Beauregard, the third artist on this floor, explores the world of horror films and the idea of fake violence. The entrance to his exhibit is a blue police barricade that is unnaturally bent, as if meant to be crossed over. All of his pieces resemble props from the sets of horror movies, like a wall that says “shit just got real” in fake blood, a black crow, a severed hand, and axes made out of solidified blood. The exhibit is complete with a video made of fragmented images of rooms and a man chopping wood, giving the viewer the same eerie feeling that horror movies achieve.
One of the most interesting and intriguing parts of the exhibit is Peña’s work, displayed on the third floor. For the last five years, Peña has been in communication with the Pacific Ocean, sending letters every day addressed to “The Ocean.” Most of these letters have been returned to the sender, but many of them have not made it back, giving hope that they really did reach their destination. The exhibit shows all of Peña’s returned letters against a wall, and this dramatic
display instills a sense of awe in the onlooker, combined with a feeling of wistful curiosity about the content of the letters.
Continuing the theme of letters is a large white mailbox, complete with an upturned red flag, that stands before the wall of letters. This mailbox is for visitors to fill with their own letters. Peña promises that within his lifetime, he will deliver all the letters that are placed in this mailbox to their recipients.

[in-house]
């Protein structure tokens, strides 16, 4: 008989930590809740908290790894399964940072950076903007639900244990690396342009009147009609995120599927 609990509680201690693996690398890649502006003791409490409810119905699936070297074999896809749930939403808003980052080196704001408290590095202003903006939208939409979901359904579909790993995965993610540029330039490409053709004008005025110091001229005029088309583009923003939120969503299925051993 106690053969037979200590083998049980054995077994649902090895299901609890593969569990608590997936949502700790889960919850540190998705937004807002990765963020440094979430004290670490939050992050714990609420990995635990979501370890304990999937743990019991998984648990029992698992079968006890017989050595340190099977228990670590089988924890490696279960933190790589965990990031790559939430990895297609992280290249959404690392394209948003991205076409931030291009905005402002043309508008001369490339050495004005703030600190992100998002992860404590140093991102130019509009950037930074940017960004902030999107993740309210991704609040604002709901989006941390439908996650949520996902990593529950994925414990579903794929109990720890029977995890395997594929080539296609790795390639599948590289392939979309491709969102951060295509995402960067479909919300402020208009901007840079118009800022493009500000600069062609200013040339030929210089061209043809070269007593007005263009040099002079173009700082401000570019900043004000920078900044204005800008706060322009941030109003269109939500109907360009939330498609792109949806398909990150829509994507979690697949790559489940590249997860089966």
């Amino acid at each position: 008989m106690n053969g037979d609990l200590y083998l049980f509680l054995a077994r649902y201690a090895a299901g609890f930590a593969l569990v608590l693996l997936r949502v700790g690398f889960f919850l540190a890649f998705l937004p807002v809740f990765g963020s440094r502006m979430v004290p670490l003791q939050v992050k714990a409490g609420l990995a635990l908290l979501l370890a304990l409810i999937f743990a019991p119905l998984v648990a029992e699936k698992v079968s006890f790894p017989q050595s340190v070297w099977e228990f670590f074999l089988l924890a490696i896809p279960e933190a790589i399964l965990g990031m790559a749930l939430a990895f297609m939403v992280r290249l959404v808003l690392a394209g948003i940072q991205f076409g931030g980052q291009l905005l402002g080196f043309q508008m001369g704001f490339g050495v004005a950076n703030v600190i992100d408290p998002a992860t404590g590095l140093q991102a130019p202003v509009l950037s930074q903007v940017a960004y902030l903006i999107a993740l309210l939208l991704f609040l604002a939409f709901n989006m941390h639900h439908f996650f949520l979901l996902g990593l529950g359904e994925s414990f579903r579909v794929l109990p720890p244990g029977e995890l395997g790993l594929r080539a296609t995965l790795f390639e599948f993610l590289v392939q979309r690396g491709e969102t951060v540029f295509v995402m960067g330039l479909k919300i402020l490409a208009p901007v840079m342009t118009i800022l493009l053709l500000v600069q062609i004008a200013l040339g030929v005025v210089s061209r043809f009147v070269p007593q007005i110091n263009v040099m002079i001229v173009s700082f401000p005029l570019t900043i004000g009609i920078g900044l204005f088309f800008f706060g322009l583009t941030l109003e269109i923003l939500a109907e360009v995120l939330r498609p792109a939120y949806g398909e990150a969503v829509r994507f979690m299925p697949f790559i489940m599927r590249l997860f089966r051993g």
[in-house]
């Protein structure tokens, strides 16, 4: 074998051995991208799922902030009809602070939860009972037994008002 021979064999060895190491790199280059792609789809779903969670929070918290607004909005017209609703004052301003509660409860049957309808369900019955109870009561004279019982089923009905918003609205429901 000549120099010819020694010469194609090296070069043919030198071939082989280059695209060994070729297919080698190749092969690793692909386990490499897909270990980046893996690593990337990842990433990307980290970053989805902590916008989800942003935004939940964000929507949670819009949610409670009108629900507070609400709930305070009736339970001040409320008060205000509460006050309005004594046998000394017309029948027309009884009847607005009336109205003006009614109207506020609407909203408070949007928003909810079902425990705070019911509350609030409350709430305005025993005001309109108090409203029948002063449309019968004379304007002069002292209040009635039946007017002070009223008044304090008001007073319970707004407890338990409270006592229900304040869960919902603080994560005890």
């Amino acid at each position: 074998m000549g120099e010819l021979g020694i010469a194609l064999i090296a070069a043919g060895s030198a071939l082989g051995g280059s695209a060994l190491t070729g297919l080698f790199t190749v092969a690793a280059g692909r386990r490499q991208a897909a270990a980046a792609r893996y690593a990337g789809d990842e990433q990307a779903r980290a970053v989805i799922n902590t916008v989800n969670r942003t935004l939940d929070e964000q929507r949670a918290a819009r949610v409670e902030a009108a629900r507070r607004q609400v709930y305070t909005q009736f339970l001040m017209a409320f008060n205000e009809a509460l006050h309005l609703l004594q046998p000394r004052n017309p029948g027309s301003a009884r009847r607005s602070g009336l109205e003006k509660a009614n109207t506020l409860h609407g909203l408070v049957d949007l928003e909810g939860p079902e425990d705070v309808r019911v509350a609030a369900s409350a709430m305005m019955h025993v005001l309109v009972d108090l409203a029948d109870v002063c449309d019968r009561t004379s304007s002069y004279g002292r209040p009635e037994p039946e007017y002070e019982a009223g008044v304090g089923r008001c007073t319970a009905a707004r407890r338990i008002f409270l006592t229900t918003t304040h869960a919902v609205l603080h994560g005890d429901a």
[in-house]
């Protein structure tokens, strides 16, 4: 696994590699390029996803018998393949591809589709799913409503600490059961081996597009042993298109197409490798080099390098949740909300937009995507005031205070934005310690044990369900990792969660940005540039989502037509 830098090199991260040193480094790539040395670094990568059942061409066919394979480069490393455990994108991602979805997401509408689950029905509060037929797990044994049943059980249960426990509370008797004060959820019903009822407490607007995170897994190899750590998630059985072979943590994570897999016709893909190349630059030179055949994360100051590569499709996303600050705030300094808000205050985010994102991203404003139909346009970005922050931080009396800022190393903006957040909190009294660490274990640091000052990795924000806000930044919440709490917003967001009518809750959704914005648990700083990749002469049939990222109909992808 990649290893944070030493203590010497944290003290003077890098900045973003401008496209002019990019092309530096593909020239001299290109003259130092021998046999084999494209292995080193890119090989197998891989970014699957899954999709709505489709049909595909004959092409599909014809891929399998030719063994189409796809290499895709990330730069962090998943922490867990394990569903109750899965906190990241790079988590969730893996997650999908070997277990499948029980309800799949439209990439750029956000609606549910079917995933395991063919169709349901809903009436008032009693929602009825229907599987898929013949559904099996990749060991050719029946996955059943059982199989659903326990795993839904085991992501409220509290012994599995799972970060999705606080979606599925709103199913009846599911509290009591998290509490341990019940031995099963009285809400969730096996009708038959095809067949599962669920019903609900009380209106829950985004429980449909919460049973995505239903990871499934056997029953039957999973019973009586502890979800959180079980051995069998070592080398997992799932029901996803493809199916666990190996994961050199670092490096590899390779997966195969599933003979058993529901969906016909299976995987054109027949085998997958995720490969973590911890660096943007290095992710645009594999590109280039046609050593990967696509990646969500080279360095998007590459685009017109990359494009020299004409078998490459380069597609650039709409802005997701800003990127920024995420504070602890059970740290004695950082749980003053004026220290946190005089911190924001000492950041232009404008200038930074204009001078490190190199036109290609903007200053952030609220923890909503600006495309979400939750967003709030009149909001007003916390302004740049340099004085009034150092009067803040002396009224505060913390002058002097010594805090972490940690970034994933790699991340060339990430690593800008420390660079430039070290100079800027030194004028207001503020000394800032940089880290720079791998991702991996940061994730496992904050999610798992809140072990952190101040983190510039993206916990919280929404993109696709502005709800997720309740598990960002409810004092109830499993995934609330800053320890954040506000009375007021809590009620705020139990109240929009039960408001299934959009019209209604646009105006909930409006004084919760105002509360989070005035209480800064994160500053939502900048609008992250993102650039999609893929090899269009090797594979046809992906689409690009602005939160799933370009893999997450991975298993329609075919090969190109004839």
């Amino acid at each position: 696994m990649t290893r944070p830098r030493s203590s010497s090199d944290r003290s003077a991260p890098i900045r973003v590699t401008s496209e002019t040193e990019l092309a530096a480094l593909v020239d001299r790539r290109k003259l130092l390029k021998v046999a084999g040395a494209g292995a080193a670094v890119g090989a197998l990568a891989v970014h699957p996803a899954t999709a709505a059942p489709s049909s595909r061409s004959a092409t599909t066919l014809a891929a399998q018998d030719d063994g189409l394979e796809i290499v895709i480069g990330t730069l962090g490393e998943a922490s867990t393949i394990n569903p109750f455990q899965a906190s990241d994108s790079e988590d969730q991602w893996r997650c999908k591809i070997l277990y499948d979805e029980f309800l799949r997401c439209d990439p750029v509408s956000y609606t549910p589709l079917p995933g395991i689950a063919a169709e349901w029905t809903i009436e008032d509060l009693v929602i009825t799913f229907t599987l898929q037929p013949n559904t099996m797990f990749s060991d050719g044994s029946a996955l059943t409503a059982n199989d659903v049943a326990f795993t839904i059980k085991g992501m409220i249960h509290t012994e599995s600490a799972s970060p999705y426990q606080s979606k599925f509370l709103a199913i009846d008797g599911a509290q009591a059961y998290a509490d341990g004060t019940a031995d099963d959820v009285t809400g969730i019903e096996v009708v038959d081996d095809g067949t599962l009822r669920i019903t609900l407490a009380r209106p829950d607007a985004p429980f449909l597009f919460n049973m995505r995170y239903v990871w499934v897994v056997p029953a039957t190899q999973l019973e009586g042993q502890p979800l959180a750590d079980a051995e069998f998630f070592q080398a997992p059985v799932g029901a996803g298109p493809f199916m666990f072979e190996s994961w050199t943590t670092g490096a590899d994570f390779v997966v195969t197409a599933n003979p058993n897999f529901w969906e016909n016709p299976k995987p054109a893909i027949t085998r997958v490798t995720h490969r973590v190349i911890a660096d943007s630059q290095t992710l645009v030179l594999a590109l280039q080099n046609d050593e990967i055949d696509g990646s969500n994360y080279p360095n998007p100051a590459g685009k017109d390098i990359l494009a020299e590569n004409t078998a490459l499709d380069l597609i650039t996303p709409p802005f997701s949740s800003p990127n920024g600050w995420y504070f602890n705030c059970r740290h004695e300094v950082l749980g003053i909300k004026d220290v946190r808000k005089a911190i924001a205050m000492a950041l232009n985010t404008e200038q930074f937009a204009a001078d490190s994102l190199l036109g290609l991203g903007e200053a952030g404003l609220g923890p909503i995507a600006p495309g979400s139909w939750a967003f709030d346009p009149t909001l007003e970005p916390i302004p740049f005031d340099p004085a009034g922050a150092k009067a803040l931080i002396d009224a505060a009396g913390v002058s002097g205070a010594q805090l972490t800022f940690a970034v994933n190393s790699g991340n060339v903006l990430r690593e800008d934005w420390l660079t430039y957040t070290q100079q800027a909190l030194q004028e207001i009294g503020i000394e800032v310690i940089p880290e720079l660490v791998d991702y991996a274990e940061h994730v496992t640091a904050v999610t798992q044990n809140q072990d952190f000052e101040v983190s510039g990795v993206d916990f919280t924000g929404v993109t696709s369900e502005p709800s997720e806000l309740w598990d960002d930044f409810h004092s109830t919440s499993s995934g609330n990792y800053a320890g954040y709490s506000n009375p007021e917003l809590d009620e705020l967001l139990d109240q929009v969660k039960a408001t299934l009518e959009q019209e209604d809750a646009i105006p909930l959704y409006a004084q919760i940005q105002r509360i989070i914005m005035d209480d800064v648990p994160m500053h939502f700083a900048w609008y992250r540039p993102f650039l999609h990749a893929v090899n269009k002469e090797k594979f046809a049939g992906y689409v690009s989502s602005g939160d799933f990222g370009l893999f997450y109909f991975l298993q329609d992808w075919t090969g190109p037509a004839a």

Peña also captures the viewer’s attention and admiration by displaying pages from his written work. These pages are entirely hand-drawn with charcoal, making them captivating to behold. Apart from the beautifully drawn illustrations that accompany the story, even the text is a work of art, with a unique font drawn by Peña himself.
Reeves displays two interesting pieces in her exhibit, the Look-See Tree and the Mobile Museum. The Look-See Tree is a horizontal tree trunk connected to a bicycle. The trunk is inhabited by robotic birds and animals that seem to have built their nests and homes in it. Using creative social commentary, Reeves shows how the animals have adapted to industrial life by using garbage to build their living spaces. The contraption has a crank-operated generator that powers the cells and distance sensors in the tree; as a viewer approaches, the robotic bird and animals move and make sounds.
Reeves also has a Mobile Museum, a display case with bicycle wheels on either sides, containing many curious artifacts that are either “found or fake,” meaning that the story behind these objects is either true or made-up; it is up to the audience to decide and vote which are which.
The exhibit, on a whole, is very interesting and brings together talented artists that have their own unique ideas and ways of expression. Even though these artists are diverse, they still strangely fit together, creating an intriguing and worthwhile experience.